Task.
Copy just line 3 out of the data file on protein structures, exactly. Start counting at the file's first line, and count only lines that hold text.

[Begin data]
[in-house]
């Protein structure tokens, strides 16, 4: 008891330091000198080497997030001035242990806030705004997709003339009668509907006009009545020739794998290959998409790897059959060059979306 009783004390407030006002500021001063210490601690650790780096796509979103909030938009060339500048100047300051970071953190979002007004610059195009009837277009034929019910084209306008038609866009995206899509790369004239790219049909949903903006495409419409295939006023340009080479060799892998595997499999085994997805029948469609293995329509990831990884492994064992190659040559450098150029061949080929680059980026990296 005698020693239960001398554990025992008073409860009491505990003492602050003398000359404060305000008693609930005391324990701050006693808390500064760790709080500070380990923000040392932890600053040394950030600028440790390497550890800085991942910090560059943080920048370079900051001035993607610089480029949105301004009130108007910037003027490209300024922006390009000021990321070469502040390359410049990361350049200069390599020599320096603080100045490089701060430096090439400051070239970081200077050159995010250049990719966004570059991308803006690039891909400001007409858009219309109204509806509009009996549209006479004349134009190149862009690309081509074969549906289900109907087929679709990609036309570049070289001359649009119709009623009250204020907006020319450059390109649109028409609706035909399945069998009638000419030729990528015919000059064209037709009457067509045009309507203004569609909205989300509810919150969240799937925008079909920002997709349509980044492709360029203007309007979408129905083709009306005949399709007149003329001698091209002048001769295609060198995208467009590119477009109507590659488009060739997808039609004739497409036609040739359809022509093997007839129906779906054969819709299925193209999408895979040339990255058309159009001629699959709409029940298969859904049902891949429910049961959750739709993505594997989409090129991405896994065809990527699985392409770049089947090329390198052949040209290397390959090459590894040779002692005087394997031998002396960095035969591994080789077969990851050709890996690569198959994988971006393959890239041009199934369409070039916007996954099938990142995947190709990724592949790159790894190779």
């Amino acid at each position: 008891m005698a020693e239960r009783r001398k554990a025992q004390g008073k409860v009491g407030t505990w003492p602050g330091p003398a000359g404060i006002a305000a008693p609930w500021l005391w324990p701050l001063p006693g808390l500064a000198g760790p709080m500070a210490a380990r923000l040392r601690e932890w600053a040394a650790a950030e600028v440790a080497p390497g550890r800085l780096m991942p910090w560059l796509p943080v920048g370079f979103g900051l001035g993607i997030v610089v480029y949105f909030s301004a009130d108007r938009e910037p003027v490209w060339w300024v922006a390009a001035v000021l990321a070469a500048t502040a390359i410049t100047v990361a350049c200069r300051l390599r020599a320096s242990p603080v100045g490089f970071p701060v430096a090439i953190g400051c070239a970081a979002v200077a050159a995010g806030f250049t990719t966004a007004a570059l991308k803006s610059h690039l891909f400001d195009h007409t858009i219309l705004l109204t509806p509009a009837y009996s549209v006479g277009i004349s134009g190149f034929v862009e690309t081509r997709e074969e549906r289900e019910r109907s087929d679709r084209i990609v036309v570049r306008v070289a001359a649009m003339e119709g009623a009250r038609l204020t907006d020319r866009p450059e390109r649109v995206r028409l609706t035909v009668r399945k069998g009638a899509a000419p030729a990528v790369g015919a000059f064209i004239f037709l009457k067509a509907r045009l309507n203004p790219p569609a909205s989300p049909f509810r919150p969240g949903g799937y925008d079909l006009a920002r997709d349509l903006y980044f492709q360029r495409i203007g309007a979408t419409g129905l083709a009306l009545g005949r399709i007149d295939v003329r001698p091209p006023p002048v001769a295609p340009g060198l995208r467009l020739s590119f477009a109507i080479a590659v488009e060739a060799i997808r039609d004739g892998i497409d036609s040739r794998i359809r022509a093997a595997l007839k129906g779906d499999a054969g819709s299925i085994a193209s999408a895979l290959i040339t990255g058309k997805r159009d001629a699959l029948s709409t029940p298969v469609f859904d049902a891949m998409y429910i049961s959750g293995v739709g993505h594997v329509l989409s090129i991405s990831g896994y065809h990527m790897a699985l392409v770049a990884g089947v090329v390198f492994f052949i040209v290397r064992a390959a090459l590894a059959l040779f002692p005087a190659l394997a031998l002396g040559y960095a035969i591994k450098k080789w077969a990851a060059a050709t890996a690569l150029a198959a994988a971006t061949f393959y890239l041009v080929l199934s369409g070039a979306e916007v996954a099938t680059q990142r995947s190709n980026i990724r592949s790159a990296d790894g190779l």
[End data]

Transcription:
């Amino acid at each position: 008891m005698a020693e239960r009783r001398k554990a025992q004390g008073k409860v009491g407030t505990w003492p602050g330091p003398a000359g404060i006002a305000a008693p609930w500021l005391w324990p701050l001063p006693g808390l500064a000198g760790p709080m500070a210490a380990r923000l040392r601690e932890w600053a040394a650790a950030e600028v440790a080497p390497g550890r800085l780096m991942p910090w560059l796509p943080v920048g370079f979103g900051l001035g993607i997030v610089v480029y949105f909030s301004a009130d108007r938009e910037p003027v490209w060339w300024v922006a390009a001035v000021l990321a070469a500048t502040a390359i410049t100047v990361a350049c200069r300051l390599r020599a320096s242990p603080v100045g490089f970071p701060v430096a090439i953190g400051c070239a970081a979002v200077a050159a995010g806030f250049t990719t966004a007004a570059l991308k803006s610059h690039l891909f400001d195009h007409t858009i219309l705004l109204t509806p509009a009837y009996s549209v006479g277009i004349s134009g190149f034929v862009e690309t081509r997709e074969e549906r289900e019910r109907s087929d679709r084209i990609v036309v570049r306008v070289a001359a649009m003339e119709g009623a009250r038609l204020t907006d020319r866009p450059e390109r649109v995206r028409l609706t035909v009668r399945k069998g009638a899509a000419p030729a990528v790369g015919a000059f064209i004239f037709l009457k067509a509907r045009l309507n203004p790219p569609a909205s989300p049909f509810r919150p969240g949903g799937y925008d079909l006009a920002r997709d349509l903006y980044f492709q360029r495409i203007g309007a979408t419409g129905l083709a009306l009545g005949r399709i007149d295939v003329r001698p091209p006023p002048v001769a295609p340009g060198l995208r467009l020739s590119f477009a109507i080479a590659v488009e060739a060799i997808r039609d004739g892998i497409d036609s040739r794998i359809r022509a093997a595997l007839k129906g779906d499999a054969g819709s299925i085994a193209s999408a895979l290959i040339t990255g058309k997805r159009d001629a699959l029948s709409t029940p298969v469609f859904d049902a891949m998409y429910i049961s959750g293995v739709g993505h594997v329509l989409s090129i991405s990831g896994y065809h990527m790897a699985l392409v770049a990884g089947v090329v390198f492994f052949i040209v290397r064992a390959a090459l590894a059959l040779f002692p005087a190659l394997a031998l002396g040559y960095a035969i591994k450098k080789w077969a990851a060059a050709t890996a690569l150029a198959a994988a971006t061949f393959y890239l041009v080929l199934s369409g070039a979306e916007v996954a099938t680059q990142r995947s190709n980026i990724r592949s790159a990296d790894g190779l």